Hannah Richter is a Ph.D candidate in Political and Social Thought and an assistant lecturer at the University of Kent in Canterbury, UK. Her Ph.D research explores the domain of sense as a productive ground of contemporary politics by drawing on the theory of both Gilles Deleuze and Niklas Luhmann.
Richter H. (2015) Complexity, Power, Intuition: Unearthing the Affective Ground of Economic Structures. Review of The Power at the End of the Economy by Brian Massumi. Constructivist Foundations 11(1): 186–188. https://cepa.info/2251
Upshot: Massumi innovatively interlinks poststructuralist theory with ideas from cognitive psychology and Luhmann’s systems theory to deconstruct rational choice as the founding myth of the liberal economy. His politically charged constructivism explores socio-economic reproduction as a process of constant re-stabilization between the openness of affective response and the closure of rationality. Defying social determination, Massumi shows how affect can constitute a source of potential change when modulated trans-individually in response to political events.
Richter H. (2021) Re-thinking poststructuralism with Deleuze and Luhmann: Autopoiesis, immanence, politics. In: Rae G. & Ingala E. (eds.) Historical traces and future pathways of poststructuralism: Aesthetics, ethics, politics. Routledge, New York: 183–203. https://cepa.info/7130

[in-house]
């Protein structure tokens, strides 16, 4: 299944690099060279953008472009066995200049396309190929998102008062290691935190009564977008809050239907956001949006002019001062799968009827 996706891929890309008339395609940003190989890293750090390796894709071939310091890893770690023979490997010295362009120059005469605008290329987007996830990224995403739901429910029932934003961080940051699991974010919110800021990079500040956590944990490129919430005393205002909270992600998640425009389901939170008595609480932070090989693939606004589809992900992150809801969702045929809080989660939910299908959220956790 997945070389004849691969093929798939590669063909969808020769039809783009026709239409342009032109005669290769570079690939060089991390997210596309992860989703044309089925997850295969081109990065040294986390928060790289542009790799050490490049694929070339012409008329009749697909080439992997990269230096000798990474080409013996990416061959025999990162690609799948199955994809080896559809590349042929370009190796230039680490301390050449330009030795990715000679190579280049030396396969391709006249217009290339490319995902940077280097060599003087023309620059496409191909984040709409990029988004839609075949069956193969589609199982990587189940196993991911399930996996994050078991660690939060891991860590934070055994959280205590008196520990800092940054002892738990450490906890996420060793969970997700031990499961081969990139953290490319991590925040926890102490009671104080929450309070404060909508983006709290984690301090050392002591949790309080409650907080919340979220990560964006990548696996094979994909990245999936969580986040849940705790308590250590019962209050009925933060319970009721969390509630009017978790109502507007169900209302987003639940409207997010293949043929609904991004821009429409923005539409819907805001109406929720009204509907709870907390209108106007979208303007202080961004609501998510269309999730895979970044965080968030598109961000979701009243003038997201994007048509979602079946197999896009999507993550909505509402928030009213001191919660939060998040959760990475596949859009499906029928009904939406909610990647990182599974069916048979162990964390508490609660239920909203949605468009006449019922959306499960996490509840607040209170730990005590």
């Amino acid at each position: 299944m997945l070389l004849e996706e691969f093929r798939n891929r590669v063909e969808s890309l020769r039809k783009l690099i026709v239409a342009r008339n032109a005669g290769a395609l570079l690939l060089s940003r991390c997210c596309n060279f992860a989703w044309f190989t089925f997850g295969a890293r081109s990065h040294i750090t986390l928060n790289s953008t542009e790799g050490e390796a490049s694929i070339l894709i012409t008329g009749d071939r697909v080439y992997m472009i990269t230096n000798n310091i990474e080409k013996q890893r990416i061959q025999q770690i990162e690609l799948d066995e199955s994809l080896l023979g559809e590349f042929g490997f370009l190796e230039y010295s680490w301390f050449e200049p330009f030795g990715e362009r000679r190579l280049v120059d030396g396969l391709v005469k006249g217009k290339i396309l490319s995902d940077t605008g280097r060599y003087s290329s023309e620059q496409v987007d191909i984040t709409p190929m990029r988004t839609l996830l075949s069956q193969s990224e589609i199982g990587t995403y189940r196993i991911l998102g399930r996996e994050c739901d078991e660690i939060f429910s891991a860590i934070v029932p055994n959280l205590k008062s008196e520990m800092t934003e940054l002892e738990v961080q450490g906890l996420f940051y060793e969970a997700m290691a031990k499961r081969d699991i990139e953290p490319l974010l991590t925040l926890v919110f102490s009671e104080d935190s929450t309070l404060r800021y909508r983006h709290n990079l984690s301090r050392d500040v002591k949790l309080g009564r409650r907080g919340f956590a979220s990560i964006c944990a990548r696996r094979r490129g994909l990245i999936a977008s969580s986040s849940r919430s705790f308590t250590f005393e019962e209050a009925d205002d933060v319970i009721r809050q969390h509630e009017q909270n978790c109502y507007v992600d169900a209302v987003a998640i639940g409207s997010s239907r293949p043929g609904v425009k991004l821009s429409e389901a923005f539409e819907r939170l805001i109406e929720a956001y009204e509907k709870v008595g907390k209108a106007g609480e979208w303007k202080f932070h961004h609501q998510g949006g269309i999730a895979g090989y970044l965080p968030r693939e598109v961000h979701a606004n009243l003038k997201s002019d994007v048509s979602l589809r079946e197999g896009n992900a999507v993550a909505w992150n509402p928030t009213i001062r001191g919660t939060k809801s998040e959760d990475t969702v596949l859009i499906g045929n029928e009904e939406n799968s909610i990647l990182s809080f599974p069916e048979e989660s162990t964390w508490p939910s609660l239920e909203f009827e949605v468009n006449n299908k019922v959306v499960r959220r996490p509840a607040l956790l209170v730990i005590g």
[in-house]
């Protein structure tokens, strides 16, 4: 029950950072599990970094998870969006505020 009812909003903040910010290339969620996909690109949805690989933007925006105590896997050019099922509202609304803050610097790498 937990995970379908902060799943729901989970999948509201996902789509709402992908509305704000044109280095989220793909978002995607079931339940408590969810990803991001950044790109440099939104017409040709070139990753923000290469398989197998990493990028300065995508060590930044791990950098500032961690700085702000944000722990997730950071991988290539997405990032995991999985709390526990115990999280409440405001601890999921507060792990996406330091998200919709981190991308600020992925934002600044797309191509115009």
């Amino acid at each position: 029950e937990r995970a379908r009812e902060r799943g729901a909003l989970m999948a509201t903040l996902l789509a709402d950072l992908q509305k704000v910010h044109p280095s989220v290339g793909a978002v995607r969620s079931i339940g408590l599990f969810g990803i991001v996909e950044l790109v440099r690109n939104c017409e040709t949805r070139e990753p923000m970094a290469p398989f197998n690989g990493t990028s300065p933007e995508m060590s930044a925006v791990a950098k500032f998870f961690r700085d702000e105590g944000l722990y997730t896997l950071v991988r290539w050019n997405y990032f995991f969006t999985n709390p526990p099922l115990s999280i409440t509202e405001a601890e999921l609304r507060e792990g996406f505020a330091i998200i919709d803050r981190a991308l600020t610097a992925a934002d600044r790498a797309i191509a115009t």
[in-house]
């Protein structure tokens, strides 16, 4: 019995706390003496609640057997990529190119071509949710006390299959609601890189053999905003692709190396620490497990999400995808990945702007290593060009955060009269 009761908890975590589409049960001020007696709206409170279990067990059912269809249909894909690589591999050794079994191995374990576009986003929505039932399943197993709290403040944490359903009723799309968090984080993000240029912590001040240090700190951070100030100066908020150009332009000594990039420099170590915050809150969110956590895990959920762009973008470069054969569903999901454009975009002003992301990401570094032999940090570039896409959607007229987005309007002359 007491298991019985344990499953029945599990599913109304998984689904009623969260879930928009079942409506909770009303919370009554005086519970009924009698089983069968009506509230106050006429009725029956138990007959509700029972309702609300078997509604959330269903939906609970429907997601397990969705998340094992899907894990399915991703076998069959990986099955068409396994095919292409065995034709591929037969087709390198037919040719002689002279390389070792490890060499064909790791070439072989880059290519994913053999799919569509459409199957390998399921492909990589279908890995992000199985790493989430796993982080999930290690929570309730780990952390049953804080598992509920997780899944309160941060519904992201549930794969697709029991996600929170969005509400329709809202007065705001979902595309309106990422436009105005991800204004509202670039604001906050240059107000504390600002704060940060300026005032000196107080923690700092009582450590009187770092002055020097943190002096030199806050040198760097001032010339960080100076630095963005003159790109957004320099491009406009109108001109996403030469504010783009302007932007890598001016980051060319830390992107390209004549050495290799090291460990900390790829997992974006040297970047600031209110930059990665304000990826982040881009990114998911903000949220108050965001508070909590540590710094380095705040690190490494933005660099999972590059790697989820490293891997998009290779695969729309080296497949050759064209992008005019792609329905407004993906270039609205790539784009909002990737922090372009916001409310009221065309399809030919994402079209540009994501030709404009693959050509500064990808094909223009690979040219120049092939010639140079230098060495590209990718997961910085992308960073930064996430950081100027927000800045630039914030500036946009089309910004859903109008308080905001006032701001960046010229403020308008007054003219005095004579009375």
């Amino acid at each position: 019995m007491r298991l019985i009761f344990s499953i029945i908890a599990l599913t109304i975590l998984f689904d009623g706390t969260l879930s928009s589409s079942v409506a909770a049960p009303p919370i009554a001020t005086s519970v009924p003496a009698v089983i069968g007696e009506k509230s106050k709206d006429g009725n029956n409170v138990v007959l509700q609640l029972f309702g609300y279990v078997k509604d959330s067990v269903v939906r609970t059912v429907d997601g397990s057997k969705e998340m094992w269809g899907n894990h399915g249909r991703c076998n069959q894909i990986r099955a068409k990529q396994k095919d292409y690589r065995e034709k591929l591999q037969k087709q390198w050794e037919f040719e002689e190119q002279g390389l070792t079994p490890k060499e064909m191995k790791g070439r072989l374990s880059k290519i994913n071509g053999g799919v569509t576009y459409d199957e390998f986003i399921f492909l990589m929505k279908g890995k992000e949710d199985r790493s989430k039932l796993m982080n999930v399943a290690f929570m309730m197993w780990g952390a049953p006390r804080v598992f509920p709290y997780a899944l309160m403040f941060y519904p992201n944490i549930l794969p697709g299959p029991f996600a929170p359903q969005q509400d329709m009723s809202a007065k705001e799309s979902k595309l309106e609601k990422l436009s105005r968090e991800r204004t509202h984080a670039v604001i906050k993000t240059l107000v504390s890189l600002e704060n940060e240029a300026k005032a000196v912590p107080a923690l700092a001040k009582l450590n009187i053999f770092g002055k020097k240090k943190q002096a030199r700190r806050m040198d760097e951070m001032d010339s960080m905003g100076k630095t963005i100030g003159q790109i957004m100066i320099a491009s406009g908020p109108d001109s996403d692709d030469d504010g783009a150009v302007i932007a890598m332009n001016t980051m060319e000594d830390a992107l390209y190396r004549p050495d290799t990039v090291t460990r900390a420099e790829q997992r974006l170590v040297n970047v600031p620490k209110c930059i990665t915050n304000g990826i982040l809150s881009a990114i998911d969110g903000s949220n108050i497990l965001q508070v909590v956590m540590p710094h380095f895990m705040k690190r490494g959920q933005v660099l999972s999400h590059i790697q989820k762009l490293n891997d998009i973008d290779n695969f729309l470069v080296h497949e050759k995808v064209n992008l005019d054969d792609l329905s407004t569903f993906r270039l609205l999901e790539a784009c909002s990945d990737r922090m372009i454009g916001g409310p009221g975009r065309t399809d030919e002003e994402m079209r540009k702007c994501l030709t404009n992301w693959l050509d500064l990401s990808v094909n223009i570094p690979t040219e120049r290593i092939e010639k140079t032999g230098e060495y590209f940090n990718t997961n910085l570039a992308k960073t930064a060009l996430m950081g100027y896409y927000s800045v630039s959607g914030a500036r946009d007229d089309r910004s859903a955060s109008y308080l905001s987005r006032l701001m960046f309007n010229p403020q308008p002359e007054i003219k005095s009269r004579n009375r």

This chapter explores the theoretical intersection between Niklas Luhmann’s systems theory and Gilles Deleuze’s philosophy as an avenue for post-structuralist political thought. Against the predominant reception of Luhmann’s thought as analytically positivist and politically conservative, it highlights the potential of Luhmann’s work as a critical theory. Linking Deleuze’s and Luhmann’s theories of sense, the chapter first develops an immanent perspective on onto-genetic creativity. For both theorists, sense-expression is ungrounded but self-grounding. In sense, material and epistemic singularities are always already interlinked so that neither can be assumed to hold constitutive primacy. Second, the chapter uses Luhmann’s political sociology in conjunction with Deleuze and Guattari’s work to sketch out a post-structuralist theory of how democratic politics functions in contemporary capitalist societies. Luhmann shows how, under the conditions of general functional differentiation, which mirror Deleuze and Guattari’s account of capitalism, politics functions autopoietically and reproduces itself through providing orientation in sense.